In this part we assume the engine has just been removed from the car so all descriptions are based on that the engineis placed on a suitable stand, like the one in Picture 1. We will in this part remove the following parts from the engine
Picture 1 : The starting point - a complete M30B35 engine now resting on it's two mounting brackets and the reinforced part of the oil pan.
Picture 2 : With the engine removed the engine bay looks quite empty.
Initially this project was only about replacing a couple of engine and gearbox sels in order to stop the oil leaks. But as the project went along it growed totally out of control (as usually)! Now it is about a total overhaul including near perfect cleanup and refurbishment. So I've added a couple of pictures showing the greasy state of this engine at this point.
Picture 3 : A very filthy engine indeed.
Picture 4 : A very filthy engine indeed.
Picture 5 : A very filthy engine indeed.
Picture 6 : A very filthy engine indeed.
Tools, Skills And Parts
The job is very straightforward and does not require any special tools.
The following tools are required for this particular work (tools marked with green checkmark are optional).
The following spare parts are required for this particular work (parts marked with green checkmark are optional). Note that the BMW internal numbers are intended for a BMW 535i E34 -89.
Removing Ignition Leads
Start by disconnecting all ignition leads from the spark plugs (be gentle and don't pull in the ignition lead - grab the reinforced area close to the spark plug and pull).
If you have removed the engine from the car you have already disconnected the ignition lead from the ignition coil. If not, disconnect it now.
Then continue and disconnect all ignition leads from the distributor. Take one by one and mark them with the cylinder number they are connect to. There is a number casted into the distrubtor at each connector which corresponds to which cylinder the ignition lead is connected to (these numbers can be found on all Bosch original distributors but there are some non-original missing these numbers).
Picture 7 : Disconnect the ignition leads one by one at the distributor and mark them with the cylinder number casted into the distributor.
Next up is to work the "cylinder identification sensor" cable free. It is connected to the cylinder six ignition lead in one end and to the ECU in the other (via the fuel injector harness). So if you have removed the engine from the car you have already disconnected it from the ECU. If not, disconnect it now.
Find the loose connector (somewhere in the middle of the cylinder cover and the intake manifold close to the fuel pressure regulator) and simply backtrace and pullthe cable until it hangs free from the cylinder six ignition lead, see Picture 8 and 9.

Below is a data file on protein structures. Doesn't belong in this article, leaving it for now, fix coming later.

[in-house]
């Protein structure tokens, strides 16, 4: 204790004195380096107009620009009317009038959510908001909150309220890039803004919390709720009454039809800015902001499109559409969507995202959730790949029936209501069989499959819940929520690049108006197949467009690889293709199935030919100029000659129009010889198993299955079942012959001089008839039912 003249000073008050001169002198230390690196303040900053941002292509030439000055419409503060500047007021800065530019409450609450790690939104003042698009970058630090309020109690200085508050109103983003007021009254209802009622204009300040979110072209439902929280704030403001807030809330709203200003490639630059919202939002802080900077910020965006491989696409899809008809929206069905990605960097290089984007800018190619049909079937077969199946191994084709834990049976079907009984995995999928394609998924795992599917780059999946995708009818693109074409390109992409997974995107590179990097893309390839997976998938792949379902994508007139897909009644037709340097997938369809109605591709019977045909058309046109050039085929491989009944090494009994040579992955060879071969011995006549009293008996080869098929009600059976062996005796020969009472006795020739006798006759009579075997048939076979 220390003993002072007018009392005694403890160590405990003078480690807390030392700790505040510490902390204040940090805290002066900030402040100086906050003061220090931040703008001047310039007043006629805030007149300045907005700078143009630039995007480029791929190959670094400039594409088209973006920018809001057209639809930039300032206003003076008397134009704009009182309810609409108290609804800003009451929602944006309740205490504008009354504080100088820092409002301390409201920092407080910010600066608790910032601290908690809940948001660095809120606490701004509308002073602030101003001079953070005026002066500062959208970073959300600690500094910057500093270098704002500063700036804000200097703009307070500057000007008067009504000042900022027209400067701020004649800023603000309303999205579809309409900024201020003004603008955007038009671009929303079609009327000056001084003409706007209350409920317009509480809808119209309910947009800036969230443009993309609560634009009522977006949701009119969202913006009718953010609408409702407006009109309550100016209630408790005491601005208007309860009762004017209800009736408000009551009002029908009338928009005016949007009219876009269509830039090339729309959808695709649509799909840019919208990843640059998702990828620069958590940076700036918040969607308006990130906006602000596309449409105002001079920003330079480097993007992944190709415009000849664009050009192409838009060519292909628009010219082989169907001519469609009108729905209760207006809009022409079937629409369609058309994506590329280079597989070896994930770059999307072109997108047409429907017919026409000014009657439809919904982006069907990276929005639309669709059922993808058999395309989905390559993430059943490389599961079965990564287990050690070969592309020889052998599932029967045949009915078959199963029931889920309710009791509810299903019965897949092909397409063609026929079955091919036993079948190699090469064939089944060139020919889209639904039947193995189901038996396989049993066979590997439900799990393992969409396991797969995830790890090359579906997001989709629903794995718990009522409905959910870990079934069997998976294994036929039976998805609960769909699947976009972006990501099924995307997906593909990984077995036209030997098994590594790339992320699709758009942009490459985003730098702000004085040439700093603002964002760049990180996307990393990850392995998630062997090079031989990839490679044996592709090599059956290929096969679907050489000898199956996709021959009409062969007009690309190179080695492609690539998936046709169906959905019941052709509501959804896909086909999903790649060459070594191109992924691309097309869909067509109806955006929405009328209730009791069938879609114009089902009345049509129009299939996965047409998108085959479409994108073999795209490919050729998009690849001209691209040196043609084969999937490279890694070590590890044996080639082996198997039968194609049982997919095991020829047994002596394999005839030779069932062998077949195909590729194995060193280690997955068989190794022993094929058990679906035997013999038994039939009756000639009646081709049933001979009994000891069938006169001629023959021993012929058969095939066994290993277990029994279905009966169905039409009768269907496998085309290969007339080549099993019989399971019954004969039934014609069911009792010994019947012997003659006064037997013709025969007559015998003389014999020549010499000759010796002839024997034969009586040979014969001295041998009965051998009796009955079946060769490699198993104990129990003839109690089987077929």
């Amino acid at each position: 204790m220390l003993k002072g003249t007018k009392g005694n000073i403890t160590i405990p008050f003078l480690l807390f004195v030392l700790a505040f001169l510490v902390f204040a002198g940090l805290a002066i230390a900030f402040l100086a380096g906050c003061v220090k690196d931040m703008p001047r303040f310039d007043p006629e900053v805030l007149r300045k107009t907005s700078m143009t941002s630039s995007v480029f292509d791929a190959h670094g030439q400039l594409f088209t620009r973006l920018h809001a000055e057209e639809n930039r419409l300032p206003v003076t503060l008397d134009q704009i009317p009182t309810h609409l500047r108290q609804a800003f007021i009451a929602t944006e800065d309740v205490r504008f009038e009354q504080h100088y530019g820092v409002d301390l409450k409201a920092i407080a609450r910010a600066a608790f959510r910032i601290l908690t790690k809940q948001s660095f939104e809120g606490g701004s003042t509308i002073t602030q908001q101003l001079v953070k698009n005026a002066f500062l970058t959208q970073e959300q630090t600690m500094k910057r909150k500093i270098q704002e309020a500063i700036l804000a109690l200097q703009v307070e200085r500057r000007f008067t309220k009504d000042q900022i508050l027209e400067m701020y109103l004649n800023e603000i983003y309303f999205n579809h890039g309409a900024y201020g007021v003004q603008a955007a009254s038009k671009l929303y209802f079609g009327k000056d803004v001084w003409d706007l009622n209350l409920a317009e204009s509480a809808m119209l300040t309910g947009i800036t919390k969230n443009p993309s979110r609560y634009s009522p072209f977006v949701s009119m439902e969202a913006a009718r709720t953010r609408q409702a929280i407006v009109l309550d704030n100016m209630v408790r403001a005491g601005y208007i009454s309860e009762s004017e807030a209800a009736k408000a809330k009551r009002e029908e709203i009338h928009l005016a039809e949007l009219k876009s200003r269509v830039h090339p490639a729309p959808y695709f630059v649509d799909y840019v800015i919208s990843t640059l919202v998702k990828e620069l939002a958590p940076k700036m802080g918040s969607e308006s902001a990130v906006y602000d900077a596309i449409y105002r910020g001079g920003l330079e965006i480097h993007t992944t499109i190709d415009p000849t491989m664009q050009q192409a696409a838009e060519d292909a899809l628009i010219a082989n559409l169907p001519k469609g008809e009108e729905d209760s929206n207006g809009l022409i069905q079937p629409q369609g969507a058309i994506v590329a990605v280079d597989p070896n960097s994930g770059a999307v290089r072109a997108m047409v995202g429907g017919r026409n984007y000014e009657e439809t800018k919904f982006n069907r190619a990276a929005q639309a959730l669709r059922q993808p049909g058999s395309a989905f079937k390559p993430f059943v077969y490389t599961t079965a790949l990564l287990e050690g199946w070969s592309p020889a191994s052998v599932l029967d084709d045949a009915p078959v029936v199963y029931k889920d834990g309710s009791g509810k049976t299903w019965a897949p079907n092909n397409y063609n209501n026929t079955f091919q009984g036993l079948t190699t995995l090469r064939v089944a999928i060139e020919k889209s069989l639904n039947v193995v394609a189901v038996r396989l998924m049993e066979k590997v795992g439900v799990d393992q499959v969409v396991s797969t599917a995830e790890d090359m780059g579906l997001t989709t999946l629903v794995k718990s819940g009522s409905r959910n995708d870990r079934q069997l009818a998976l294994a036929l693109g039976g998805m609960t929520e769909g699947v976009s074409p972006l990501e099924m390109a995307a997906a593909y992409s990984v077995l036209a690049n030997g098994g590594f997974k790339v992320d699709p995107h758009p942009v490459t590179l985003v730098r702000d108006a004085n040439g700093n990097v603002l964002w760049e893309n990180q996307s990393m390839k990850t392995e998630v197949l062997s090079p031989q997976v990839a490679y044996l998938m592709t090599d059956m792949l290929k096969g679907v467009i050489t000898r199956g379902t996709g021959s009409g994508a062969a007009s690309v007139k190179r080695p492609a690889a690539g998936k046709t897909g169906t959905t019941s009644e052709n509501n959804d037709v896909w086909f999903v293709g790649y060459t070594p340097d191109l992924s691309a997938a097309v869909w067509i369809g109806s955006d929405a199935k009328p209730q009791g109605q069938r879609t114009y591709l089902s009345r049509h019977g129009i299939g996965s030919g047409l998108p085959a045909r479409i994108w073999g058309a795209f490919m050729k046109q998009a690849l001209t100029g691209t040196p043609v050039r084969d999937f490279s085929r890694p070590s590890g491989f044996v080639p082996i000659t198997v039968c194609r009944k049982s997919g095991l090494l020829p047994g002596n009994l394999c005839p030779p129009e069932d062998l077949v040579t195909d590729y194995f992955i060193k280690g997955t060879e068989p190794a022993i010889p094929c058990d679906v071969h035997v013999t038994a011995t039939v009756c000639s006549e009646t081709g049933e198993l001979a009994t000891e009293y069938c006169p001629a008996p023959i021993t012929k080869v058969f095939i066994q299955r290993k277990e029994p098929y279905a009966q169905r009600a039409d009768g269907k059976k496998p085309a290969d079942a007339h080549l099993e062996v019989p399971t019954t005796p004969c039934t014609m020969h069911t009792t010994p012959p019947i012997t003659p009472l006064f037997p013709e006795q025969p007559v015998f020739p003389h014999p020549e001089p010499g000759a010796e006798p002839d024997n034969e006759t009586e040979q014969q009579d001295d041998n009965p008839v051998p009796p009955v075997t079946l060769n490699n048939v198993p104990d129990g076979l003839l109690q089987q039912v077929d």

Picture 8 : Find the "cylinder identification sensor" connector located close to the fuel pressure regulator and start to work it free.
Picture 9 : Work the "cylinder identification sensor" cable free by carefully pulling it through all holes until it is completely free.
Now everything is ready to simply lift the entire cable tube straight up as seen in Picture 10. And in Picture 11 you can see how the removed piece of cable tube looks like.
Picture 10 : Simply pull the cable tube straight up to remove it.
Picture 11 : The cable tube containing all the ignition leads and the "cylinder identification sensor" cable which is connected to the cylinder six ignition lead.
Removing Intake Manifold
Start by removing the two nuts at each cylinder using a 12 mm box-end wrench. The upper ones are easily accesed (see Picture 12) while the lower ones are a little bit trickier to gain access to (see Picture 13).
By some reason the two nuts for cylinder one was 13 mm on this engine but I haven't got any explanation why except that another kind of nuts where used in any kind of repair long time ago.
Picture 12 : Removing the intake manifold. The picture shows the removal of the upper 12 mm nut for the cylinder two intake.
Picture 13 : Removing the intake manifold. The picture shows the removal of the lower 12 mm nut for the cylinder six intake.
Any ordinary box-end wrench will do for the upper nuts but for the lower nuts I found out that a thinwalled box-end wrench was necessary to use due to restricted clearance (See Picture 14).
Picture 14 : Ordinary box-end wrench to the left and a thinwalled box-end wrench to the right (needed for the lower intake manifold nuts).